“Whoa, whoa, wait a second I wear my scarf for religious reasons, can’t you just feel my hair through it?” I said as I backed into the wall.

No. If you want your religious headscarf then you shouldn’t protest,” she said as I was turned around pushed into the wall by her grabbing my neck and ripping my headscarf off in front of everyone. Later another jailer would say the exact same thing when they took my headscarf away for the entirety of being incarcerated.  

The others were yelling at her to stop and cops started yelling at them telling them “She’s going to get charged!”

You wouldn’t do this to a nun,” I told her and another cop who was looking at me as she violently frisked me. And I have been frisked, groped and padded down many a time via TSA since I am Muslim while flying.

My clothes were ajar and were placed immodestly around my hips. Later others would help me fix it as our hands were restrained behind our backs.

“It’s just procedure,” the cop looking on said to me.

“God gave you free will and no one can take that from you,” I replied.

She threw the scarf back on my head covering my face until the cop looking on told her to fix it and then it was covering my eyes.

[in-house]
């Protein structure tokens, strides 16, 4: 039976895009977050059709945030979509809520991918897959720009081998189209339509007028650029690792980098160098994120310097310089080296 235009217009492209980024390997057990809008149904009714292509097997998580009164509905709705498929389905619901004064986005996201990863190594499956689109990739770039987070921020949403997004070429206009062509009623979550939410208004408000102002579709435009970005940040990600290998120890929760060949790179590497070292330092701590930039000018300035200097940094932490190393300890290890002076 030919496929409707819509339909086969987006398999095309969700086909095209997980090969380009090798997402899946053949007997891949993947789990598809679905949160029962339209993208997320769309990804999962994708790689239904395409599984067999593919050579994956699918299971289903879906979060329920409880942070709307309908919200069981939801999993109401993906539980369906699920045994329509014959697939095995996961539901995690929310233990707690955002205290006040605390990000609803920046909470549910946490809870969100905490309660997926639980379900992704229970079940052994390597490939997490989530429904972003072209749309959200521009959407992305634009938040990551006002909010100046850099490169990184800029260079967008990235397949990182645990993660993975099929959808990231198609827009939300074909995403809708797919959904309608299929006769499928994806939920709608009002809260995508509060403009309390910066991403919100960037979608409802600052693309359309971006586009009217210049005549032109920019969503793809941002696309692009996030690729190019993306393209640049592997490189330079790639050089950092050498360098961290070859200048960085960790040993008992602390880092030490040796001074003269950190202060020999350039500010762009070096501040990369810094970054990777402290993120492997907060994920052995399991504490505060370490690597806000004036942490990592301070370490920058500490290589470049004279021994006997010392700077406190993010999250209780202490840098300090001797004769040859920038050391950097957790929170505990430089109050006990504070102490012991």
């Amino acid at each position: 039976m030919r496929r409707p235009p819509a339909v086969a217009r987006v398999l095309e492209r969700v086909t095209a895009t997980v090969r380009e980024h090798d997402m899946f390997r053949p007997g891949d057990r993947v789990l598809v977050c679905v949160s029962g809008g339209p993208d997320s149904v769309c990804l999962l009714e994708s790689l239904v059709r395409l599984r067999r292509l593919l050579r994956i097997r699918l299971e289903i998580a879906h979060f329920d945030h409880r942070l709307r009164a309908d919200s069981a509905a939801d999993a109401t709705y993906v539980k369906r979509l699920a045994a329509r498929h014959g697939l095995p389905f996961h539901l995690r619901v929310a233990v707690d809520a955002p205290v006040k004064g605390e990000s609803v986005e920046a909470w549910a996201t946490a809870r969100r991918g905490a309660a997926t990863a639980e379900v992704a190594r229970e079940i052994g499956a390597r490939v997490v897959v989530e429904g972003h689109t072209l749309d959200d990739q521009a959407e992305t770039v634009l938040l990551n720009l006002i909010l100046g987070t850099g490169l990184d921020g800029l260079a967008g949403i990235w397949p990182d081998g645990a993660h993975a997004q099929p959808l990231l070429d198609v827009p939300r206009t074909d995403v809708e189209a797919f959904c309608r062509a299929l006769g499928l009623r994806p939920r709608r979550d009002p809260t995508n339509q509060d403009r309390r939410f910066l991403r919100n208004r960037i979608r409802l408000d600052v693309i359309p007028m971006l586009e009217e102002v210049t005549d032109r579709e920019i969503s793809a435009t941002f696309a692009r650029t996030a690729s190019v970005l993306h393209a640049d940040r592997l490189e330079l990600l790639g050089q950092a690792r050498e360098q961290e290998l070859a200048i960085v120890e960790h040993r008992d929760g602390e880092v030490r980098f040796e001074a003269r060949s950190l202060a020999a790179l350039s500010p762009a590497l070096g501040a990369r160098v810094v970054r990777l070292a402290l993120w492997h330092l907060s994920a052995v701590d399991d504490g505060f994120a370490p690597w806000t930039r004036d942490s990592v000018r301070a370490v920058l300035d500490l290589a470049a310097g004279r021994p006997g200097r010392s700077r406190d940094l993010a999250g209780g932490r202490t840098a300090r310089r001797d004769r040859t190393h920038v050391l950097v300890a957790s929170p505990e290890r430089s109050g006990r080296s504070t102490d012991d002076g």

Afterward I approached her seeing that she was upset. “Look, I just want to talk civilly with you about what just happened and since I can tell you are upset.”

She got defensive and started talking about procedure. “I understand it’s procedure. See, many faiths and cultures believe in covering the head. You taking off my scarf in public like that is like taking off my shirt in public.”

She replied that I could have been hiding a gun. I looked at her in disbelief. My scarf is made up of a light material and my hair is short. She ordered me to sit down and leave her alone.

Initially I felt upset and mad. But then I felt bad for her. I know system is to dehumanize and humiliate the people who don’t compile with the law but after thinking a long time I realized that when you treat others like beasts you become a beast. But being treated like a beast doesn’t mean I am one, I still have a choice, I can still reflect on the example of my Prophet during this holy Ramadan, I still can cultivate compassion and rise above. 

(via queerandpresentdanger)


Send me catchy phrases to write on signs for the Sharon Needles Protest!

I know some of y’all gotta be good at that sort of thing.